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How to Make an Asado: Tips and Tricks

The Argentine asado is a culinary experience that transcends the simple act of cooking meat. It represents a moment of gathering, enjoyment, and sharing among friends and family. This authentic ritual, perfected over the years, demands attention and care at every step. In this guide, we'll show you how to make an asado to fully enjoy it.

Key Differences Between an Argentine Asado and a Barbecue

Although asado and barbecue share the principle of cooking meat over fire, there are significant differences that define the Argentine experience:

  • The Meat: In Argentina, specific and thick cuts of beef, chicken, and even lamb are preferred, cooked whole to preserve their juiciness.
  • The Grill: It should be adjustable in height and, unlike many barbecues, it is not recommended to have a lid.
  • The Fire and Embers: A slow cook with abundant embers is sought, keeping the grill at a distance of 25-30 centimeters to cook the meat evenly and consistently.
  • The Cooking: The asado is characterized by long cooking periods, adjusting the location of the cuts according to their thickness to prevent burning.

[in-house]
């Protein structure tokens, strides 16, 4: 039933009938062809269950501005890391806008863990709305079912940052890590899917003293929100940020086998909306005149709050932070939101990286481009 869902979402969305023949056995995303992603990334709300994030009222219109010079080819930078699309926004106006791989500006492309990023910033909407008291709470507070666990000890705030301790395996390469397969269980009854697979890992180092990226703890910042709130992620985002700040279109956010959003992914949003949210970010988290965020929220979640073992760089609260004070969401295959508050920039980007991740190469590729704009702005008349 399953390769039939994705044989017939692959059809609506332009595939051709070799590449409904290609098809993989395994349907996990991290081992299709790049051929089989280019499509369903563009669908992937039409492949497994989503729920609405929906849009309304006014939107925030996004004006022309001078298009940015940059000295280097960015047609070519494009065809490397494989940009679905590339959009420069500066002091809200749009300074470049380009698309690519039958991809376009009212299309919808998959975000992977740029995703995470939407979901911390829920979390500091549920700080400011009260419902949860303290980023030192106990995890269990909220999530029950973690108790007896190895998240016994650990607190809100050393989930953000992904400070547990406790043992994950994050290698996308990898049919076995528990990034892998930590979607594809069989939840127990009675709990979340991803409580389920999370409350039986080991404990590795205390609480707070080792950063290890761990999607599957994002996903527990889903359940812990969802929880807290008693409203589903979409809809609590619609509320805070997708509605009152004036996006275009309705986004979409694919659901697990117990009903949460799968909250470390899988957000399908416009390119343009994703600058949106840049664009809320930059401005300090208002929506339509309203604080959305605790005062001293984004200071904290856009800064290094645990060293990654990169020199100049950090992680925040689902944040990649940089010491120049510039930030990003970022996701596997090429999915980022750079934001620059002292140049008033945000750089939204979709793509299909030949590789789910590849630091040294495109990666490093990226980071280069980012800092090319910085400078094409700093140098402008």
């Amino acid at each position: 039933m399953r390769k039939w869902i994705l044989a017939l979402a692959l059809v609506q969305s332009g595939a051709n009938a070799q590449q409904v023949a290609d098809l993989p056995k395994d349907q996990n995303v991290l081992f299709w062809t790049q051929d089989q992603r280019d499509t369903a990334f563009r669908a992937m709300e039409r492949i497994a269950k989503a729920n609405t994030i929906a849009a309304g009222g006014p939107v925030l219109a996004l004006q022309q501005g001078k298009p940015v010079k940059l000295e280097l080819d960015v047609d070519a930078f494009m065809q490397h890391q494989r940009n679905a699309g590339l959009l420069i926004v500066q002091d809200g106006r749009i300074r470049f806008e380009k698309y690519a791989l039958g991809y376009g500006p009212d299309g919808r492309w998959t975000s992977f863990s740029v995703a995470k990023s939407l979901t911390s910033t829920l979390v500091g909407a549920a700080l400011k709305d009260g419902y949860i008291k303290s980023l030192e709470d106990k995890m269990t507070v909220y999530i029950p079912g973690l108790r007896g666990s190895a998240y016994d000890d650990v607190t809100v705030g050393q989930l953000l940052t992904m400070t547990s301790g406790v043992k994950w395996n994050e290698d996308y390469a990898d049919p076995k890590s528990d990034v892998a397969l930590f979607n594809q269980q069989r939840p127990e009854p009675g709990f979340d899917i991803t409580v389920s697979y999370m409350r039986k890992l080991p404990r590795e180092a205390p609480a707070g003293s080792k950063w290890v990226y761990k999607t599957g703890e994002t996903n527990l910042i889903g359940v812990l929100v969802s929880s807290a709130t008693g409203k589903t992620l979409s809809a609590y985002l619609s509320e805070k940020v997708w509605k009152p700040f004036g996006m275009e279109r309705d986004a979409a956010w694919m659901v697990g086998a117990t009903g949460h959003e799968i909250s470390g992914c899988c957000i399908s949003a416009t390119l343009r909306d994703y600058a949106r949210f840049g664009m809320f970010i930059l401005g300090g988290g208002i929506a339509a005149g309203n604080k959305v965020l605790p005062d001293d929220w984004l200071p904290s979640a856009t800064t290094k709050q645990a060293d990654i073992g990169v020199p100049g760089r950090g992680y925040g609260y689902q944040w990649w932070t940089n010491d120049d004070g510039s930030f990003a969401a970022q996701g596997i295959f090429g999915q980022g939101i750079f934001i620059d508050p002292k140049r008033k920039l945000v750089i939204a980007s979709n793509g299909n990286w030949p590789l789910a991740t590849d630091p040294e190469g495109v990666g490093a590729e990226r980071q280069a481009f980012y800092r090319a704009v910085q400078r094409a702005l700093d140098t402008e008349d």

The Cuts of Meat and Their Preparation

The ideal cuts for an Argentine asado include the heart of rump, narrow steak, and skirt steak, noted for their flavor and texture. The rib strip, flank, and, if possible, offal should not be missed. The seasoning focuses on simplicity, mainly recommending coarse salt, though the use of aromatic herbs or light marinades is not ruled out. The meat is enjoyed in its purest state, occasionally accompanied by chimichurri sauce.


Fire Preparation and Cooking Time

The choice between wood and charcoal directly influences the flavor of the asado. Wood, preferably dry, provides a distinctive smoky flavor, while charcoal allows for more precise temperature control. The fire is prepared by strategically placing the fuel under the grill, ensuring a uniform distribution of heat.


How long does it take to make an asado

  • Sausages (chorizos), blood sausages (morcillas), small intestines (chinchulines), and sweetbreads (mollejas): These usually take about 20-30 minutes.
  • Ribs and flank cuts (asado de tira, vacío): These can take 1.5 to 3 hours, depending on their thickness and how well-done you like your meat.
  • Large cuts or whole animals (lechón, whole lamb): These require several hours, often 4-8 hours, as they are cooked slowly over a lower heat.

General Timeline

  1. Lighting the fire: 20-30 minutes.
  2. Letting the grill reach the right temperature: 20-30 minutes after the fire is ready.
  3. Cooking time: Ranges from 20 minutes for smaller items to several hours for larger cuts or whole animals.

Best Side Dishes to Accompany an Argentine Asado

Beyond the meat, roasted vegetables such as potatoes, onions, peppers, and asparagus become ideal companions. Fresh salads, potato and egg salad with mayonnaise, or a platter of cheeses and cold cuts perfectly complement the asado experience, balancing flavors and textures.